For Western RPG fans, it is the best of times… or the worst of times, depending on which camp one finds oneself in.
A curious narrative has emerged with the first half of the year’s two biggest WRPG releases: BioWare’s Dragon Age II and Polish developer CD-Projekt’s The Witcher 2. That is, one may not survive while the other lives.
This is rather disheartening; the games have literally no similarities except that they are big-name Western RPGs released in the first half of 2011. But from this one tenuous connection, gamers are lead to believe that unless The Witcher 2 is the reciprocal of Dragon Age II in every way that they personally find deficient, then The Witcher 2 shares in BioWare’s infamy.
Instead of judging each game on its own merits, gamers have divided themselves into two camps, girded themselves for e-battle, and descended into review comments sections to either defend the honor of the besmirched maiden of BioWare or champion the “AAA-RPG with an indie heart” found in CD-Projekt’s game.
I will not, however, be reviewing the latter, although my views on the former are well-known, and, I think, unimpeachable in their objectivity and correctness. I suspect that my fellow Lusipurr.com writer Julian “SiliconNoob” Taylor Wallaby Fosters Didgeridoo Boomerang New South Wales Mate will wish to review The Witcher 2, and that honor I shall leave to him. Instead, I wish merely to express my exasperation with gamers for allowing themselves to be duped into this binary holy war for no apparent purpose.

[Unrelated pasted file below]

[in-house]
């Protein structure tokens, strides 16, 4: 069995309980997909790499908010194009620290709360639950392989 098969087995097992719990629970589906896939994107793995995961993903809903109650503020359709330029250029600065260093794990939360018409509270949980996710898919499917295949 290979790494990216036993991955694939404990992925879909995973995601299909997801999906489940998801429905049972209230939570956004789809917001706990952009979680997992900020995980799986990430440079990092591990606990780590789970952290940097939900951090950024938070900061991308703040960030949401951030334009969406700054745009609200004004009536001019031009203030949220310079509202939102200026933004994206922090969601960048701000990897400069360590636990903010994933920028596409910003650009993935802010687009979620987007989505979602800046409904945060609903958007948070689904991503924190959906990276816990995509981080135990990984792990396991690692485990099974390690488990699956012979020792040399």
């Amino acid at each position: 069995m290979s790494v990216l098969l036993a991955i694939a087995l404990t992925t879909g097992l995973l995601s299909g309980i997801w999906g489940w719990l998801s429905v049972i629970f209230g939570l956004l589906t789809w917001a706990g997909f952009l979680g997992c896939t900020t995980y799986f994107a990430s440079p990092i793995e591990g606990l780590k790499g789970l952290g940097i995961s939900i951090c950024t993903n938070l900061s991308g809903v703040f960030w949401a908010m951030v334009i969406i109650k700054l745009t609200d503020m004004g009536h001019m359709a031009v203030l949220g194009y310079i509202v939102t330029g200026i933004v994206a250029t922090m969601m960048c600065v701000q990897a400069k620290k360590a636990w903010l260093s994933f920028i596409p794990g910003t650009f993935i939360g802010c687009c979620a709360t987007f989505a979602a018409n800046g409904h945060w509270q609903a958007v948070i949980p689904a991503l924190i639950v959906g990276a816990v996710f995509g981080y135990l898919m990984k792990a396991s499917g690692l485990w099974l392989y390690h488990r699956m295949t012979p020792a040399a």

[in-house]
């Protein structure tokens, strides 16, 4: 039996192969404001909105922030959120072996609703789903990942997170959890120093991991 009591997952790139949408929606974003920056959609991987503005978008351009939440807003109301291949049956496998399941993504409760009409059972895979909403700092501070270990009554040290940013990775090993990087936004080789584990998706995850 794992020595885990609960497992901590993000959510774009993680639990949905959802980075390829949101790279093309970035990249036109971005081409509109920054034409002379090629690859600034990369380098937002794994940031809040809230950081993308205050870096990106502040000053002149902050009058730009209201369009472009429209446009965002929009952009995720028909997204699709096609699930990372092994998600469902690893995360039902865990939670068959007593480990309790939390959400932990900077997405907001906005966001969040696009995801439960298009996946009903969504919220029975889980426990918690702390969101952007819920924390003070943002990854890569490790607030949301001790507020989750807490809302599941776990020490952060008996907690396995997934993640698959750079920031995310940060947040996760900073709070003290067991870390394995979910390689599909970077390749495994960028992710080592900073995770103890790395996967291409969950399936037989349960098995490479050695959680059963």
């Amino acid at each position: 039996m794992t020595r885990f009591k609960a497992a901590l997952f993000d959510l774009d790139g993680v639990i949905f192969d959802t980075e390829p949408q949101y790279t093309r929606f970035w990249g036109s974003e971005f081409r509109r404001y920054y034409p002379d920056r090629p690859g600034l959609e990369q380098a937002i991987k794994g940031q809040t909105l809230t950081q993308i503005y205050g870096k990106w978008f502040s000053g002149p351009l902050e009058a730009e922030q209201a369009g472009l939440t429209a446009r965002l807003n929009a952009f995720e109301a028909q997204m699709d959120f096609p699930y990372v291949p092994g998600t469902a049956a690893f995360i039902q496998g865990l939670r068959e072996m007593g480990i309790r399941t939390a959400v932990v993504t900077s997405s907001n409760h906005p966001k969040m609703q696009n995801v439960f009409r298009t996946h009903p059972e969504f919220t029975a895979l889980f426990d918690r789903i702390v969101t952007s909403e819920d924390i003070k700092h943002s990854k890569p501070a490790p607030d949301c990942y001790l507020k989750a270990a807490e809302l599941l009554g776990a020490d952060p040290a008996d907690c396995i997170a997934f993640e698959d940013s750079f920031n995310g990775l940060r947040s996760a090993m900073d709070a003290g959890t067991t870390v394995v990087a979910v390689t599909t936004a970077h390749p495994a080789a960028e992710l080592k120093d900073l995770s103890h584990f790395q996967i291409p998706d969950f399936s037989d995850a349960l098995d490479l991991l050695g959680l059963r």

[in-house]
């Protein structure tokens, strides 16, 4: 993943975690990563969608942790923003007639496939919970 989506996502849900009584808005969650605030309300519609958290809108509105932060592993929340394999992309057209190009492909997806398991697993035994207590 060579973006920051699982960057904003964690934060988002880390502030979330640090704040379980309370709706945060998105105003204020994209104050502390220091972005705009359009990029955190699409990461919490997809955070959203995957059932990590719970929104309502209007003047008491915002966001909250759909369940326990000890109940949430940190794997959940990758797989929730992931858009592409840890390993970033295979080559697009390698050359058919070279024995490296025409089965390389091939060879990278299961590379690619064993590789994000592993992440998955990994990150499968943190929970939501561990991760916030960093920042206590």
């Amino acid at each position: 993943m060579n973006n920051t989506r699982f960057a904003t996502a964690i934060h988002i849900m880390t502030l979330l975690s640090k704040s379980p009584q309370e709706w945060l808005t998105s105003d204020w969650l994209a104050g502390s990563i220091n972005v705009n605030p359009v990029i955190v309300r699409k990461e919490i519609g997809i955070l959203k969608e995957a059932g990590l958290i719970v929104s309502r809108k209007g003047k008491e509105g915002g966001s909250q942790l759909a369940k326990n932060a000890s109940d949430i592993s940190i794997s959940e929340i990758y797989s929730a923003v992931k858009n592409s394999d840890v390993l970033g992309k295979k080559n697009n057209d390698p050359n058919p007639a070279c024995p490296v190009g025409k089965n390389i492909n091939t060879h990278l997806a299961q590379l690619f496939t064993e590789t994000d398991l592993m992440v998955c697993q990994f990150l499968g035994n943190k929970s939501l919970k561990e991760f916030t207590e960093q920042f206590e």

As stated earlier, the games are almost entirely dissimilar. The complaints that many people have of Dragon Age II are… repeated… within The Witcher 2. There is no tactical view. Combat is fluid and action-oriented. The UI and control scheme of The Witcher is totally abandoned in favor of a new, faster system. Strange choices in dungeon design were made that reverse the feeling and soul of the first game (never mind that some of them actually improve the game).
But people are heralding the game as if it is somehow the answer to BioWare’s alleged failure, resorting into fanboyish factionalism that recalls the heady, early days of the PlayStation 3’s release. And I fear that, in the ensuing fracas that is sure to result, any sense of reviewing objectivity will be lost, and gamers will suffer. We will not be able to have an honest conversation about Nilfgaard and Temeria without also bringing up Qunari and Kirkwall, when in tone, technique, style, and aim the games could not be more divergent. Which is sad, because then two eminently worthy and respectable entries in the WRPG canon will be set at loggerheads, and those that enjoy one will be put off enjoying the other for fear of upsetting their respective factions.